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Neurogene Doses First Two Rett Syndrome Patients in Gene Therapy Trial

NEW YORK – Neurogene has dosed the first two patients in its first-in-human Phase I/II trial of NGN-401, an investigational gene therapy designed to treat female pediatric patients with Rett syndrome, the biotech firm said Thursday.

NGN-401, the firm's lead gene therapy candidate, uses an adeno-associated virus serotype 9 vector to deliver a full-length MECP2 gene. Mutations in this gene cause Rett syndrome, an X-linked, rare, and progressive neurodevelopmental disorder primarily affecting women, many of whom require 24-hour care.

The treatment leverages New York City-based Neurogene's proprietary Expression Attenuation via Construct Tuning (EXACT) gene regulation technology, which aims to deliver a desired level of transgene expression and limit transgene-related toxicities.

"We are encouraged by the tolerability profile observed in our first two pediatric patients and look forward to collecting sufficient follow-up data on a larger number of patients to inform the therapeutic potential of NGN-401," Neurogene Founder and CEO Rachel McMinn said in a statement.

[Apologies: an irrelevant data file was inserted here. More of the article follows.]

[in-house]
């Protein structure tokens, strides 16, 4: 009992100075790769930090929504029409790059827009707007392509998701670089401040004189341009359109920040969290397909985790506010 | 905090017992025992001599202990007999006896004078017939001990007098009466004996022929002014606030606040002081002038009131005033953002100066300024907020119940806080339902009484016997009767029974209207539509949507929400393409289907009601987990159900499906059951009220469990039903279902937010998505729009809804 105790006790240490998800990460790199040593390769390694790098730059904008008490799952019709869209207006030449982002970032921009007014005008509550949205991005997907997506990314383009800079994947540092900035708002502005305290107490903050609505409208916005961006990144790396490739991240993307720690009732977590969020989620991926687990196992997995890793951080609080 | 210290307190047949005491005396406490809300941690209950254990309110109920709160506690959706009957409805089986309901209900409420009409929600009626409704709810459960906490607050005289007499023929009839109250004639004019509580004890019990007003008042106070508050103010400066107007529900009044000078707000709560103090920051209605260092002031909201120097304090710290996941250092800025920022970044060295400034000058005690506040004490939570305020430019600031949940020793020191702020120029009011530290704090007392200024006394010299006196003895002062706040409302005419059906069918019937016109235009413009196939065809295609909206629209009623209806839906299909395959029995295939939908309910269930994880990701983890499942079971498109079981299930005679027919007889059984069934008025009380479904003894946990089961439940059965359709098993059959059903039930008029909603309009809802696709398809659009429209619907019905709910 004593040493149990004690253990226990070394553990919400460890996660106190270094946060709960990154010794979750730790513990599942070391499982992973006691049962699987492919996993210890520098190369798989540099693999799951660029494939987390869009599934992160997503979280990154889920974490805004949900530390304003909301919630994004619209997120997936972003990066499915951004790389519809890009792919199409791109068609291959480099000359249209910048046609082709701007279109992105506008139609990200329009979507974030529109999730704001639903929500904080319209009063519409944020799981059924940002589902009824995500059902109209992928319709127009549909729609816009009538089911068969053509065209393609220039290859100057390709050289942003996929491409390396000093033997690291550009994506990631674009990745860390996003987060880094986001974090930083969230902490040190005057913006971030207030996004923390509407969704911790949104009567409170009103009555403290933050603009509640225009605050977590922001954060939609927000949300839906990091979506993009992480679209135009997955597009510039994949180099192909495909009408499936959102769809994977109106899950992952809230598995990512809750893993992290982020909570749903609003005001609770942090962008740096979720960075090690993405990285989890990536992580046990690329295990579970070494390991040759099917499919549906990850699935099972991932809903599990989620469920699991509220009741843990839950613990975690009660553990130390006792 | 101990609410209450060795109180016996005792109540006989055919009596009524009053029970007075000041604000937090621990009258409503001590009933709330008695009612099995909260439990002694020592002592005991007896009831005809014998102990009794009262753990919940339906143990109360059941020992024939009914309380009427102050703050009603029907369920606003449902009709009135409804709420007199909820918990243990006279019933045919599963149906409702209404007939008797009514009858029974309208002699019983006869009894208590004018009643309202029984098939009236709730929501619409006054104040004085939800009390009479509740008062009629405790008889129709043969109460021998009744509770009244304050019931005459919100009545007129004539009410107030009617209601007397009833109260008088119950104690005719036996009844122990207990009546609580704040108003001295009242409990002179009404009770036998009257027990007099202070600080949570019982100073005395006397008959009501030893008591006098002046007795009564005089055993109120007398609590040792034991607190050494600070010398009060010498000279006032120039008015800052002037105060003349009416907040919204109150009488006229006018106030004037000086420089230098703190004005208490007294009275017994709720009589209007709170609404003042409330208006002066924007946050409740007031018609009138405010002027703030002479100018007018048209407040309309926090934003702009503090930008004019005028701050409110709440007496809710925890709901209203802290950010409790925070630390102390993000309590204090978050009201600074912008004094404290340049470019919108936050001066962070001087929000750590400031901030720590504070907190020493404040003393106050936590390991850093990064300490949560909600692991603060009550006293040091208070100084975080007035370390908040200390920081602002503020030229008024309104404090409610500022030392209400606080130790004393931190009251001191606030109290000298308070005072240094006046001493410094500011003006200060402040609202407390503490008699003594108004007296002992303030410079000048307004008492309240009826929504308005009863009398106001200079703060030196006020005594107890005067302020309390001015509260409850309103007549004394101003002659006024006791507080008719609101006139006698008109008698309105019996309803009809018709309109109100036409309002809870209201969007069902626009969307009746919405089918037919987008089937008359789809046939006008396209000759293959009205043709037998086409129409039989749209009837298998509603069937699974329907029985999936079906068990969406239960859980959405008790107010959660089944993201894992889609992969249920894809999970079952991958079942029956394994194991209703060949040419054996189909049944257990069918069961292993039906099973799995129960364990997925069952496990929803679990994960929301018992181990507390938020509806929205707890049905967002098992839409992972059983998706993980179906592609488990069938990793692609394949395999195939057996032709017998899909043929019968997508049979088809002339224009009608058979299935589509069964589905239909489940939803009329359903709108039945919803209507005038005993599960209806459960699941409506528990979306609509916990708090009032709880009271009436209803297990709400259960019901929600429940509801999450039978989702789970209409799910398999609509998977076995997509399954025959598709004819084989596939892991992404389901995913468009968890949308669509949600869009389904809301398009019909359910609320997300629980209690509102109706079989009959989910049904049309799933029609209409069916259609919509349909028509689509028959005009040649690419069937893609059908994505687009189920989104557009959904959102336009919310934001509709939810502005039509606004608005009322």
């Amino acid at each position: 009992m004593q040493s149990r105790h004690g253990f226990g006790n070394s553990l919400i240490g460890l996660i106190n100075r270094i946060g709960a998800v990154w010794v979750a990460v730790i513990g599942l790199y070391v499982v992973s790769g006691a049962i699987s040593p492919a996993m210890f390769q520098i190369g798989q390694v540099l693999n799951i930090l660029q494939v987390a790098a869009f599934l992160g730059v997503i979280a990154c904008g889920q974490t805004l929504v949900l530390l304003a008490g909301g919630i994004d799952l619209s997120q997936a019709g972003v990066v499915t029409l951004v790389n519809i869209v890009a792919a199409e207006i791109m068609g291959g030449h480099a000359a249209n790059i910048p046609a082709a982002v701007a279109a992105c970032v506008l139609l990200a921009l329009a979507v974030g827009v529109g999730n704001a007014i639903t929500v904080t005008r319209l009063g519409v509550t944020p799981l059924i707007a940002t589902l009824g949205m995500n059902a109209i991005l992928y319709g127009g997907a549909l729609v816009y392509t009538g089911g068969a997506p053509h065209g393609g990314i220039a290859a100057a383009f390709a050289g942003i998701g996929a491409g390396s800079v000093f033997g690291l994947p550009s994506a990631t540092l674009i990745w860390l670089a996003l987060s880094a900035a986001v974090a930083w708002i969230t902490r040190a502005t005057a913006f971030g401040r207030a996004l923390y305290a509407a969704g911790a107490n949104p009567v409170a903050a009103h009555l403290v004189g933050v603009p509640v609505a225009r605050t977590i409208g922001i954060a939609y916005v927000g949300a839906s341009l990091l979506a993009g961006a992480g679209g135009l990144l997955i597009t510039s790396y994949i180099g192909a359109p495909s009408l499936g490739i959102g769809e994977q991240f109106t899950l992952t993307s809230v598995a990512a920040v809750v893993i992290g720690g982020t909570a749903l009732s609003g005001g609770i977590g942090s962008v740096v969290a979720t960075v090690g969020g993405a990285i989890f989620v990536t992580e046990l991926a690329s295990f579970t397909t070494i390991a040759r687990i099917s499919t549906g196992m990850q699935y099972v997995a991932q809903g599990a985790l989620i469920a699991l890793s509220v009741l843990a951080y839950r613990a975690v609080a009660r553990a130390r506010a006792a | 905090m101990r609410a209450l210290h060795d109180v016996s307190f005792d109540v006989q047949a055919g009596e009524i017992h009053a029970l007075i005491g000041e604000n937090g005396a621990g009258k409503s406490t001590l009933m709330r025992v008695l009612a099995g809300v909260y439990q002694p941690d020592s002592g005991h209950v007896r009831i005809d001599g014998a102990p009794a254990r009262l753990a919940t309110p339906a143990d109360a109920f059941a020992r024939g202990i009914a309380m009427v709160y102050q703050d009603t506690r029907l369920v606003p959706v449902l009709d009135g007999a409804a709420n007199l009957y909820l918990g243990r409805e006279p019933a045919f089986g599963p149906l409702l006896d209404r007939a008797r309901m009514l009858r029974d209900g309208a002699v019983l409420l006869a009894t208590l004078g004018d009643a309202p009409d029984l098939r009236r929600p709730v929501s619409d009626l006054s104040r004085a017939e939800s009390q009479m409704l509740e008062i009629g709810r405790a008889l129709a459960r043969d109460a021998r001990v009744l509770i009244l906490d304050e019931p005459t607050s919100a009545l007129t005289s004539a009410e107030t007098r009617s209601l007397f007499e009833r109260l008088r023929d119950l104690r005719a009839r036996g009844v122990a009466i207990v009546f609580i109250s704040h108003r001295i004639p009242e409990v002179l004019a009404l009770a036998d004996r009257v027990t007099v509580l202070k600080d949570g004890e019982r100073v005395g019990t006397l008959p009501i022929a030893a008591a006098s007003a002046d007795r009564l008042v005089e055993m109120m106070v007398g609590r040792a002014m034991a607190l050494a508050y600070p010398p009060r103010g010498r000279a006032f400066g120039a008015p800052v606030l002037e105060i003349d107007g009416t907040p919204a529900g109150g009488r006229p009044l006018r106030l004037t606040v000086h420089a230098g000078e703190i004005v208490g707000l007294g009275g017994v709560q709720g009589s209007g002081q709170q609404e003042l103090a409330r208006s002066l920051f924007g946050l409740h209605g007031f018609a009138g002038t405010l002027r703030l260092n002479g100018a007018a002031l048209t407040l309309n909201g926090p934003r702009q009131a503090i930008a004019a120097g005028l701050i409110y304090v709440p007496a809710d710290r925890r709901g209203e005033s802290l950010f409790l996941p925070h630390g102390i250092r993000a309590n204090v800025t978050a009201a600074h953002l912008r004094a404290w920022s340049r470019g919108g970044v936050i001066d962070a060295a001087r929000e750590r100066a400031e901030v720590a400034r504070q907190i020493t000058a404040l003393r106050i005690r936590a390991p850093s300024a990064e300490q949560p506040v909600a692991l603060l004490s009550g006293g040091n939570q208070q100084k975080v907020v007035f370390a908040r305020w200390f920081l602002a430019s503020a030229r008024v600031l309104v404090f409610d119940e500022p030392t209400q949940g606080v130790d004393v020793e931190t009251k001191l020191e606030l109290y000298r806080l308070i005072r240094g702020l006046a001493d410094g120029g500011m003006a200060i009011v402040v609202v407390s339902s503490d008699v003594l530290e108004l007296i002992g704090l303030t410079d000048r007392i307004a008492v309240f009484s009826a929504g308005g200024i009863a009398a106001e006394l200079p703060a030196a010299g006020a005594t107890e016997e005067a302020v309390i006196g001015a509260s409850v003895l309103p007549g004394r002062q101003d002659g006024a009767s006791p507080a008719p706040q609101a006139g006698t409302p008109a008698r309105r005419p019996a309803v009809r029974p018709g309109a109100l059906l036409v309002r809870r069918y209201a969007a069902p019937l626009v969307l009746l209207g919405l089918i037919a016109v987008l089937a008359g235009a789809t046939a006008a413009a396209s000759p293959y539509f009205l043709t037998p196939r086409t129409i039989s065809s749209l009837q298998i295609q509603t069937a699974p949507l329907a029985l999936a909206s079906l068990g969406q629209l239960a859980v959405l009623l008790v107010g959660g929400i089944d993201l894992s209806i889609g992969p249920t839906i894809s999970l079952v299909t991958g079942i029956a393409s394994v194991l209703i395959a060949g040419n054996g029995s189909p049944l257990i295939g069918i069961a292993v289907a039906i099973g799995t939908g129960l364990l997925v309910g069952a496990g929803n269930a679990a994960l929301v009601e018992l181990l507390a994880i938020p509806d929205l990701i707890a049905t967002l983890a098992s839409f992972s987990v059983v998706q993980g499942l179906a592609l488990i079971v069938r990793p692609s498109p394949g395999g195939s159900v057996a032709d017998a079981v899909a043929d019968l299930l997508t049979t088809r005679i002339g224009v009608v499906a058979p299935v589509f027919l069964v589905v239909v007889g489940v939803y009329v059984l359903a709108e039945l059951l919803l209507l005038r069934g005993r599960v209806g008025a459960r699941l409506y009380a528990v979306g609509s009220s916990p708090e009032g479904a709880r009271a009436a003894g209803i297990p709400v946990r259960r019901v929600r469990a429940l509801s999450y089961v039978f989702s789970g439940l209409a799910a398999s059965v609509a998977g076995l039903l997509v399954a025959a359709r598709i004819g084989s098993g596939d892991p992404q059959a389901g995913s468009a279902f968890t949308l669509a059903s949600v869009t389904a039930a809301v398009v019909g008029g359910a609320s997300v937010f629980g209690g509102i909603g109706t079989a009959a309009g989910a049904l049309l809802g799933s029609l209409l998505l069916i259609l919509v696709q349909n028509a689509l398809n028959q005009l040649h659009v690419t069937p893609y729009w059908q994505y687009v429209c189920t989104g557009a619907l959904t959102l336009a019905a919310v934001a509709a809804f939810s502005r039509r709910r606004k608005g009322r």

In the open-label, single-arm Phase I/II trial, Neurogene will assess the safety and tolerability of NGN-401 in female Rett syndrome patients aged 4 to 10 years old. The first two patients received NGN-401 recently, and Neurogene expects to dose a third patient in Q1 2024.

Neurogene plans to enroll a total of five patients in the first cohort of the trial and expand enrollment based on analysis of additional data and review by health authorities. The firm said it will report preliminary data from the first cohort of patients by the end of 2024.